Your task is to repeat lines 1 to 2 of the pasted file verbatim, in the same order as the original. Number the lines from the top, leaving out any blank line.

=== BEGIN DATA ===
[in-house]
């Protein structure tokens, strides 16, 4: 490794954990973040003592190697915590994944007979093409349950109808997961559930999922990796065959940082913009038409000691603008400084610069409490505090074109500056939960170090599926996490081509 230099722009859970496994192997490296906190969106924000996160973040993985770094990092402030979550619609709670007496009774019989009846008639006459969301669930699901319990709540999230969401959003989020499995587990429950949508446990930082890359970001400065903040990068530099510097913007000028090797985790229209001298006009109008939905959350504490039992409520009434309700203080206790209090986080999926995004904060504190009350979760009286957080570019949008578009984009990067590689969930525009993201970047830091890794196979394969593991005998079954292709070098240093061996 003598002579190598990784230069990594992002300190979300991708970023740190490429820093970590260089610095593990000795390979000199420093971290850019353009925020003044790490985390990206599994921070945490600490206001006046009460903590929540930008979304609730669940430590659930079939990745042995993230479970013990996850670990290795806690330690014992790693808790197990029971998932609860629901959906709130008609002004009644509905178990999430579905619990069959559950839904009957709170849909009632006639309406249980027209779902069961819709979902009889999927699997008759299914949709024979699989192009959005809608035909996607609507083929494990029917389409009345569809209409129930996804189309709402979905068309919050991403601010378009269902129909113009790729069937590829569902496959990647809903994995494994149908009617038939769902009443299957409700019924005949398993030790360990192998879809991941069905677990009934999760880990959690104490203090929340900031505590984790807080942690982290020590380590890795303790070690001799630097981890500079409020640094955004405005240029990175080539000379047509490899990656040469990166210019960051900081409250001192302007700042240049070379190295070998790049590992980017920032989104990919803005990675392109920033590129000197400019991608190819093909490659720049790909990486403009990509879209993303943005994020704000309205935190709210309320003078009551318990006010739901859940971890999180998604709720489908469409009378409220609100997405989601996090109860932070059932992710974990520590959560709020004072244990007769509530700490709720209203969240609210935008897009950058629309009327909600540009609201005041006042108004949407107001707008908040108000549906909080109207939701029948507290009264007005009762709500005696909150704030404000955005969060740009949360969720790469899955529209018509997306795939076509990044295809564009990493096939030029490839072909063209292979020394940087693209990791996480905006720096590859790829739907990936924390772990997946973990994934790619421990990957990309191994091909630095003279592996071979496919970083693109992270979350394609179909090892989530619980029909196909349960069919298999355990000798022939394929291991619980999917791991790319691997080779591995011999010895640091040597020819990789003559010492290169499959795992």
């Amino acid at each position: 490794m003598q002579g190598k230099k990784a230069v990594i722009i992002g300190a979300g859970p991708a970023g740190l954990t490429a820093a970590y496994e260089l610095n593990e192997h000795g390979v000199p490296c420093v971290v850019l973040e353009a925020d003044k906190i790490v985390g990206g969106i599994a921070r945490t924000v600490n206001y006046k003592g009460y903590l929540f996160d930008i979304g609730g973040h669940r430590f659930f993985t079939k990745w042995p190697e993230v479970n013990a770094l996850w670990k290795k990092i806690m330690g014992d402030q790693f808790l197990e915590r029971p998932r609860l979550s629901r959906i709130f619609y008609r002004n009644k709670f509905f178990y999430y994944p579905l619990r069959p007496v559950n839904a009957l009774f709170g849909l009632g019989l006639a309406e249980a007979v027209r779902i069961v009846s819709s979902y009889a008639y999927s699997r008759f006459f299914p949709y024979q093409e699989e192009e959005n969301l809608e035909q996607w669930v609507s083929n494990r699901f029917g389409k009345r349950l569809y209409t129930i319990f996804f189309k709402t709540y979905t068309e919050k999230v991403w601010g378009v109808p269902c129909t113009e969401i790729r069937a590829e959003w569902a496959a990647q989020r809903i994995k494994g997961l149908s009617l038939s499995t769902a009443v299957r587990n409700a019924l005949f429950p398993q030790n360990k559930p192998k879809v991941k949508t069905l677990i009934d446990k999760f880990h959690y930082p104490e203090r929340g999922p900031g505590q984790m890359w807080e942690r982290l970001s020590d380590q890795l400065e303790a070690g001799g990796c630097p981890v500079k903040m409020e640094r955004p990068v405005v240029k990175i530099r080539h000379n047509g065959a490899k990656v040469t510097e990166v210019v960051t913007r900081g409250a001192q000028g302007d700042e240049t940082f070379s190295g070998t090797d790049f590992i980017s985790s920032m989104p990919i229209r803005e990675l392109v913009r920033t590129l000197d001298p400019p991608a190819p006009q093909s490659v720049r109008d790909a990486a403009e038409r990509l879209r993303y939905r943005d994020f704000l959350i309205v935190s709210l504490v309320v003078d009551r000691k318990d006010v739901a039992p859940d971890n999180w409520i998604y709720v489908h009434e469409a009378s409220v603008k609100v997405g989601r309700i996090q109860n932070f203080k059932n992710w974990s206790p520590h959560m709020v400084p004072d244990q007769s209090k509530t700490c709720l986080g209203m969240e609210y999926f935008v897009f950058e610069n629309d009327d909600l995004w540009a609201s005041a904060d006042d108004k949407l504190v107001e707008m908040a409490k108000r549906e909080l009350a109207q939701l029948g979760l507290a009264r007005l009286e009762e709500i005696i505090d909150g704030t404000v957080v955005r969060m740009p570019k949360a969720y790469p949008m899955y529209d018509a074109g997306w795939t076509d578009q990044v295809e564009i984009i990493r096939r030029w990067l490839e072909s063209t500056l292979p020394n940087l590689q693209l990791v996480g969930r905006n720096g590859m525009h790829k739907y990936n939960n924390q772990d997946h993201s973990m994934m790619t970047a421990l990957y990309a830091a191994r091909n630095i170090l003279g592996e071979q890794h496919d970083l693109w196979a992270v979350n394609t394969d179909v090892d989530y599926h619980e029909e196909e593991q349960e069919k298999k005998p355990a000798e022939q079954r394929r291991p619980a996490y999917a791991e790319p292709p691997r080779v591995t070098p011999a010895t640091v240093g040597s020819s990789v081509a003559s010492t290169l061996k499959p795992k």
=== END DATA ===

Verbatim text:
[in-house]
């Protein structure tokens, strides 16, 4: 490794954990973040003592190697915590994944007979093409349950109808997961559930999922990796065959940082913009038409000691603008400084610069409490505090074109500056939960170090599926996490081509 230099722009859970496994192997490296906190969106924000996160973040993985770094990092402030979550619609709670007496009774019989009846008639006459969301669930699901319990709540999230969401959003989020499995587990429950949508446990930082890359970001400065903040990068530099510097913007000028090797985790229209001298006009109008939905959350504490039992409520009434309700203080206790209090986080999926995004904060504190009350979760009286957080570019949008578009984009990067590689969930525009993201970047830091890794196979394969593991005998079954292709070098240093061996 003598002579190598990784230069990594992002300190979300991708970023740190490429820093970590260089610095593990000795390979000199420093971290850019353009925020003044790490985390990206599994921070945490600490206001006046009460903590929540930008979304609730669940430590659930079939990745042995993230479970013990996850670990290795806690330690014992790693808790197990029971998932609860629901959906709130008609002004009644509905178990999430579905619990069959559950839904009957709170849909009632006639309406249980027209779902069961819709979902009889999927699997008759299914949709024979699989192009959005809608035909996607609507083929494990029917389409009345569809209409129930996804189309709402979905068309919050991403601010378009269902129909113009790729069937590829569902496959990647809903994995494994149908009617038939769902009443299957409700019924005949398993030790360990192998879809991941069905677990009934999760880990959690104490203090929340900031505590984790807080942690982290020590380590890795303790070690001799630097981890500079409020640094955004405005240029990175080539000379047509490899990656040469990166210019960051900081409250001192302007700042240049070379190295070998790049590992980017920032989104990919803005990675392109920033590129000197400019991608190819093909490659720049790909990486403009990509879209993303943005994020704000309205935190709210309320003078009551318990006010739901859940971890999180998604709720489908469409009378409220609100997405989601996090109860932070059932992710974990520590959560709020004072244990007769509530700490709720209203969240609210935008897009950058629309009327909600540009609201005041006042108004949407107001707008908040108000549906909080109207939701029948507290009264007005009762709500005696909150704030404000955005969060740009949360969720790469899955529209018509997306795939076509990044295809564009990493096939030029490839072909063209292979020394940087693209990791996480905006720096590859790829739907990936924390772990997946973990994934790619421990990957990309191994091909630095003279592996071979496919970083693109992270979350394609179909090892989530619980029909196909349960069919298999355990000798022939394929291991619980999917791991790319691997080779591995011999010895640091040597020819990789003559010492290169499959795992």